Diversification is one of the least understood aspects of conservative investing. One reason for that is that it is a term with many meanings.

Since many investors think that their portfolio should be “diversified,” many of the leading investment houses pick between 20 and 40 stocks in different categories and allocate some to each account. Certainly owning different stocks is a form of diversification, but that form of diversification is not very effective as an investment strategy. That is just diversification for the sake of diversification, not for the sake of putting together a good portfolio.

For example, these same investment advisors almost always include some foreign stocks and some investments in “emerging markets.” But in today’s world I’m not very impressed with that. If some market is emerging it is much more likely that an enterprising U.S.-based company will take advantage of that new market than some local company in that emerging market. And why buy stock in a foreign country, like China for example, when you can buy a stock like Apple that is more likely than a Chinese company to sell a lot of product there?

Except for special circumstances, I have much less confidence in companies in foreign countries than in U.S. companies. The SEC and the IRS, plus the criminal justice system, are good deterrents to corrupt business practices in the U.S. These protections are rarely present in foreign countries and emerging markets.

There are exceptions. When Brazil discovered a big oil field off its coast I bought some of the Brazil Exchange-traded Fund (ETF). I figured that the influx of money would boost the economy. So far that hasn’t happened, but I remain optimistic. And from time to time I’ve invested in start-ups in Israel because that country is an incubator for a lot of hi-tech products. But I haven’t yet hit a really big success story there either.

So, if I want international diversification I look for stocks that are selling into foreign markets, not foreign companies.

Another form of diversification, one often overlooked, is who is handling your money. Perhaps this is not a problem for most investors if their money is with a solid brokerage house and is government guaranteed. Still, when Bear Stearns went under people with accounts there lost some time and suffered a bit of anxiety. But when I suggest to investors that they put some of their portfolio with two or three managers or brokerage houses, and they snicker, I just remind them of Bernie Madoff.

Investment advisors usually diversify by picking a mix of stocks and bonds, and in the equity section they diversify by sector. So they buy some commodities (maybe some gold), some technical stocks, some pharmaceuticals, some companies that sell household items, and so forth. This is certainly a form of diversification, but whether or not it is effective in providing profits depends on several factors.

If the idea, for example, is to buy a bit of everything and sell whichever ones go up and reinvest, that might work if you hold for really long term. But that means that your advisor (or you) has to be on top of the market, set profit goals for each sector and sell when the goal is met.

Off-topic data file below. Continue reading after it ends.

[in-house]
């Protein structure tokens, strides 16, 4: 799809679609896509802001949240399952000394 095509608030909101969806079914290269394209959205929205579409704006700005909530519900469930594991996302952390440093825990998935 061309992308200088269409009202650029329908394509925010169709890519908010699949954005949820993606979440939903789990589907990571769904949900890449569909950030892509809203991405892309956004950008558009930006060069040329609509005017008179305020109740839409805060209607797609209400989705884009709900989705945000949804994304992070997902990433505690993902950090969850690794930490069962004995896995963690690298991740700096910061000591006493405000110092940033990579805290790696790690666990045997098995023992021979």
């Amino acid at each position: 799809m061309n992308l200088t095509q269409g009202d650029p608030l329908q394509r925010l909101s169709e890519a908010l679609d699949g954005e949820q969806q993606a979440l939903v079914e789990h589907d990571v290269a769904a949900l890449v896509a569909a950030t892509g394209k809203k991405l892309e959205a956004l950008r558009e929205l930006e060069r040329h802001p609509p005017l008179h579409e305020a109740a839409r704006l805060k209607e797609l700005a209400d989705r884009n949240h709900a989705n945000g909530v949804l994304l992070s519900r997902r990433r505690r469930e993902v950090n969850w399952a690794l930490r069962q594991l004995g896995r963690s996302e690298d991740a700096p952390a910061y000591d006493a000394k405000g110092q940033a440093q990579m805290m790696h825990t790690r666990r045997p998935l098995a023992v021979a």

A better investment model to me is to pick which sectors look best in the mid-term, say a year or so out, and put your money exclusively there. For example, I don’t think gold is a very good investment for the near or medium term. So why should I own it just because it diversifies my portfolio? If I have confidence in my analysis of sectors, why not put the money instead into pharmaceuticals and housing, which seem to me more likely to go up over the next six to 12 months?

So if gold is such a poor investment, why do I own some? Because opposites attract! The concept of diversification that I follow is to hedge my investments by buying assets that move opposite to each other, and relying on dividends and option premiums on both sides for profit, rather than relying solely on my ability to evaluate companies or even sectors.

So, for example (although I haven’t really done an historical study on this), I figure that when interest rates go up, inflation will also go up. That will adversely affect the overall market and the S&P 500. But gold will then go up as it usually does when inflation goes up. So I own a bit of each. And, when premiums justify it, I sell covered calls on each and take in premium income.

If oil goes up, who suffers? Airlines. So if I were to buy an airline stock, I would also buy some oil stock at the same time. If the oil stock goes up I figure the airline stock will go down, and vice versa. I try to find companies or ETFs in these sectors that pay a nice dividend, and I try to collect in option premiums on them. And when something really hits, I take a profit.

To paraphrase Groucho Marx, “I have my principles, and I believe strongly in them, and if you don’t like them, I have others.”


For information about Merv Hecht and more details on the strategies and stocks he writes about in this column, visit his website at DoubleYourYield.com.

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